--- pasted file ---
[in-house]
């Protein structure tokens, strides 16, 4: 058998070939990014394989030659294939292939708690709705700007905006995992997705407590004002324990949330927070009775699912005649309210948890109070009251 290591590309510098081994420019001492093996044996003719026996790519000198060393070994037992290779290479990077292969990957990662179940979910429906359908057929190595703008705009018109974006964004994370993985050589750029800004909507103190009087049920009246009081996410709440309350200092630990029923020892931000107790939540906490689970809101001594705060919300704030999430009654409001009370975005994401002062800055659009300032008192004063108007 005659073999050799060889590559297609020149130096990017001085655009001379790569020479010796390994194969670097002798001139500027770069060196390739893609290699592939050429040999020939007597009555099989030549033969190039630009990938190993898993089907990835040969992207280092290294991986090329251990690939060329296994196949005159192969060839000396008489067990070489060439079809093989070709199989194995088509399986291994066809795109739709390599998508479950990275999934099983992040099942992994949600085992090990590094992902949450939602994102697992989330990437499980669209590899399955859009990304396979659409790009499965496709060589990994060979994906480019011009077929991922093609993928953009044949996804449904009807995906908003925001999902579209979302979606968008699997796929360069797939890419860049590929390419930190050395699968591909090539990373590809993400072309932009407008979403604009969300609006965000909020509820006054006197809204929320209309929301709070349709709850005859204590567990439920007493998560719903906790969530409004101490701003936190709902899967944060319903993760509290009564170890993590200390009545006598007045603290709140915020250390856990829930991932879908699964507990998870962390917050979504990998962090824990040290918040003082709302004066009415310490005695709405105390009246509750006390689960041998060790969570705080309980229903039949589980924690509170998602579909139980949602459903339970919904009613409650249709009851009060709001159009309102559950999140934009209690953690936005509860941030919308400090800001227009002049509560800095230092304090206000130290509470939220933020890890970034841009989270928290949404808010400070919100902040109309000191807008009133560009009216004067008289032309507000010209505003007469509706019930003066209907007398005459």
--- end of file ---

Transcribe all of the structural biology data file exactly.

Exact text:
[in-house]
């Protein structure tokens, strides 16, 4: 058998070939990014394989030659294939292939708690709705700007905006995992997705407590004002324990949330927070009775699912005649309210948890109070009251 290591590309510098081994420019001492093996044996003719026996790519000198060393070994037992290779290479990077292969990957990662179940979910429906359908057929190595703008705009018109974006964004994370993985050589750029800004909507103190009087049920009246009081996410709440309350200092630990029923020892931000107790939540906490689970809101001594705060919300704030999430009654409001009370975005994401002062800055659009300032008192004063108007 005659073999050799060889590559297609020149130096990017001085655009001379790569020479010796390994194969670097002798001139500027770069060196390739893609290699592939050429040999020939007597009555099989030549033969190039630009990938190993898993089907990835040969992207280092290294991986090329251990690939060329296994196949005159192969060839000396008489067990070489060439079809093989070709199989194995088509399986291994066809795109739709390599998508479950990275999934099983992040099942992994949600085992090990590094992902949450939602994102697992989330990437499980669209590899399955859009990304396979659409790009499965496709060589990994060979994906480019011009077929991922093609993928953009044949996804449904009807995906908003925001999902579209979302979606968008699997796929360069797939890419860049590929390419930190050395699968591909090539990373590809993400072309932009407008979403604009969300609006965000909020509820006054006197809204929320209309929301709070349709709850005859204590567990439920007493998560719903906790969530409004101490701003936190709902899967944060319903993760509290009564170890993590200390009545006598007045603290709140915020250390856990829930991932879908699964507990998870962390917050979504990998962090824990040290918040003082709302004066009415310490005695709405105390009246509750006390689960041998060790969570705080309980229903039949589980924690509170998602579909139980949602459903339970919904009613409650249709009851009060709001159009309102559950999140934009209690953690936005509860941030919308400090800001227009002049509560800095230092304090206000130290509470939220933020890890970034841009989270928290949404808010400070919100902040109309000191807008009133560009009216004067008289032309507000010209505003007469509706019930003066209907007398005459």